Love and marriage have always been subjected to societal norms in most communities and this is especially true in India with its myriad structures of caste, class and a historical rich-poor divide.
When Prime Minister Manmohan Singh rushed to Kolkata on Thursday just to pay a 22-minute visit to the hospital where 95-year-old Jyoti Basu is battling for life, the trip spoke volumes about the communist patriarch’s relevance in Indian politics.
The Australian Prime Minister Kevin Rudd, currently in India, is expected to address concerns in India over attacks on Indian students.The issue blew up in May this year after a spate of attacks on Indian students amid allegations of racism.The Australian leaders have been defending the safeguards and measures taken since then, but every time there is a fresh attack the media goes to town with the issue.With over 80,000 students enrolling in Australian every year the attacks, whatever their nature, have hardly dampened the outflow of students.Rudd won’t be the first to offer a reassurance and given the regularity with which incidents are reported it doesn’t look like he would be the last.Indian students continue to be interested in Australian education.Is this because they can sense that the issue is has been blown out of proportion?Or are they voting with their feet on the state of Indian education system?Are we still sold out over the lure of a ‘foreign degree’ and willing to run the risks for it?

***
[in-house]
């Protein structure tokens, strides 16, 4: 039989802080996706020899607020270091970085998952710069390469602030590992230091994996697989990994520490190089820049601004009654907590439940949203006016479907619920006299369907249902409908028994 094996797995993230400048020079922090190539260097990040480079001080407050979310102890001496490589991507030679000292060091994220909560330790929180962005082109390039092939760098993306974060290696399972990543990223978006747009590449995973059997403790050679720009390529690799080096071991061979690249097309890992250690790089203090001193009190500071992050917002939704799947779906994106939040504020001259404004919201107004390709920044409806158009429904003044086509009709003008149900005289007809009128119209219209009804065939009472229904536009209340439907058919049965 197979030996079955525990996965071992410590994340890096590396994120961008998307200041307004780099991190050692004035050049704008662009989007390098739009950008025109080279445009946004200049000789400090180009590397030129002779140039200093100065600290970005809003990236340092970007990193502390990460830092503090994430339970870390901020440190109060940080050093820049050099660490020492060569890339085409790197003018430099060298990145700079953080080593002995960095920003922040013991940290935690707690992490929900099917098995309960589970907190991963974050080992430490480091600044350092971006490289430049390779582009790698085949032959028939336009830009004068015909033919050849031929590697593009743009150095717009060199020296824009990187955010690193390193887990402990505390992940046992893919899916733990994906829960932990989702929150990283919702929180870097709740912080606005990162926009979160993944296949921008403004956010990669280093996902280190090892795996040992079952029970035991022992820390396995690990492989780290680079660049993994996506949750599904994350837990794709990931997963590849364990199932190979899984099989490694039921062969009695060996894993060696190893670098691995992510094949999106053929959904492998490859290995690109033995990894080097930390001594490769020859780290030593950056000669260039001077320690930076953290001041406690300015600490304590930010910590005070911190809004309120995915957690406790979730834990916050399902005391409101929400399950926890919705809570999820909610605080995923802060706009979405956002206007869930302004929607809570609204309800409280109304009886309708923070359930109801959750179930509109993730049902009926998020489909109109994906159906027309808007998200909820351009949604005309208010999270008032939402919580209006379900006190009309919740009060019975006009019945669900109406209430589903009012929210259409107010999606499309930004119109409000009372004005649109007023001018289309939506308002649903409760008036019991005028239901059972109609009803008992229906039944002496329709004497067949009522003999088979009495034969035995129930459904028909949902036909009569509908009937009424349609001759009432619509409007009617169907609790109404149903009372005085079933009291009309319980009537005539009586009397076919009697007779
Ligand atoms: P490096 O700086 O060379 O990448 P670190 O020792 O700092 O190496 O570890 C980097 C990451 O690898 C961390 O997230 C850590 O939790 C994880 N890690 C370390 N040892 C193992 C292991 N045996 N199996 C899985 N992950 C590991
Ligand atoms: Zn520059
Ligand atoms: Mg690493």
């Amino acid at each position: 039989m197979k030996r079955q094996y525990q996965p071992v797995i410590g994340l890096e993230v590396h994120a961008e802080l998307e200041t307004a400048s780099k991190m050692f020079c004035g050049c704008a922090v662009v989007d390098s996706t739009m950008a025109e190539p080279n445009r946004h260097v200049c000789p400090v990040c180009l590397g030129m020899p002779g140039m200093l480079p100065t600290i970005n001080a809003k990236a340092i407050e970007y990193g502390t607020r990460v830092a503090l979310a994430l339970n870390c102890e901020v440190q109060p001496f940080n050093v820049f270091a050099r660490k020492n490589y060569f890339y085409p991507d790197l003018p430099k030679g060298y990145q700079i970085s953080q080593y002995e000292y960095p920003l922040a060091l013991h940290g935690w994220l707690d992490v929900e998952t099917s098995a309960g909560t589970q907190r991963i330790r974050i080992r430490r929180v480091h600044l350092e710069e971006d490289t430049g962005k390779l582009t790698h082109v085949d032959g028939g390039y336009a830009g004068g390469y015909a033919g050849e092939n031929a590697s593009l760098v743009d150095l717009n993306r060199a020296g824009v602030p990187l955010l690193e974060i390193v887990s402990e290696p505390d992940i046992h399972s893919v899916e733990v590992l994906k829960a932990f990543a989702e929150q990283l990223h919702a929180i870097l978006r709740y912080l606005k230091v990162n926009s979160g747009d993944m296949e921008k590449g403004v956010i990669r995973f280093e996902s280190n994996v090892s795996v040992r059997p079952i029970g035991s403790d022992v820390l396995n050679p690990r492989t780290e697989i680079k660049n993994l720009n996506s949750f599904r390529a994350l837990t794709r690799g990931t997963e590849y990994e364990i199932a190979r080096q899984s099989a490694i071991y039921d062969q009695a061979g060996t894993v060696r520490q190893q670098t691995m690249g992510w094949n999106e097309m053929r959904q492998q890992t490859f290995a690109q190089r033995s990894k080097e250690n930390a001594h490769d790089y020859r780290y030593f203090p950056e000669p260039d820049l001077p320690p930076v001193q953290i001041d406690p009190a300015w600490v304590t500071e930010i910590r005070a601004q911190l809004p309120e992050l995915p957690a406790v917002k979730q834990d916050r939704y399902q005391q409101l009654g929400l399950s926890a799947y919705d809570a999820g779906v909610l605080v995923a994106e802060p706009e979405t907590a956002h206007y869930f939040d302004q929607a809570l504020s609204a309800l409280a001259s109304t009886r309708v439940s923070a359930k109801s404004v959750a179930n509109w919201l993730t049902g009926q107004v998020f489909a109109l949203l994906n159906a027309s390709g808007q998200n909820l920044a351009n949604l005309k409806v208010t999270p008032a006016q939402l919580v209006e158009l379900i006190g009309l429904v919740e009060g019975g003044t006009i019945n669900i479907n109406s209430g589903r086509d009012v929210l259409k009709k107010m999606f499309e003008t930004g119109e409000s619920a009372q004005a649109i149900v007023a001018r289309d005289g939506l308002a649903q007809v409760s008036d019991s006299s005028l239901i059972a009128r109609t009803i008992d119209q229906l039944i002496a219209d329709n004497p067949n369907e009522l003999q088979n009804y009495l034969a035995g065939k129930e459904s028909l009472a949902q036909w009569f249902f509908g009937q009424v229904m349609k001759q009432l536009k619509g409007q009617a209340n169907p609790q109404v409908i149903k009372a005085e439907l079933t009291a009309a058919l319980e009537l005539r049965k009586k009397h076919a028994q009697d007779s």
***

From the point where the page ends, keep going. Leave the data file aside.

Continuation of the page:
The war of words between the billionaire Ambani brothers took an unexpected turn when younger sibling Anil offered an olive branch to elder brother Mukesh in a bid to resolve a feud over the split of the Reliance business empire in 2005.
It’s actually on page 17 of the Hindustan Times. The Mail Today, which leads on liquor being allowed for sale in shopping malls, puts it on page 16. The Hindu, which also finds space for liquor sales liberalization on its front page, puts it on page 20.
A crucial part of gunman Mohammad Ajmal Kasab's confession at the Mumbai attack trial has been censored by the judge on the grounds that it could inflame religious tensions between Hindus and Muslims in India. After stunning the court on Monday by admitting guilt in the the three-day rampage that killed 166 people, Kasab gave further testimony on Tuesday that included details about his training by Lashkar-e-Taiba (LeT), a Pakistan-based militant group on U.S. and Indian terrorist lists.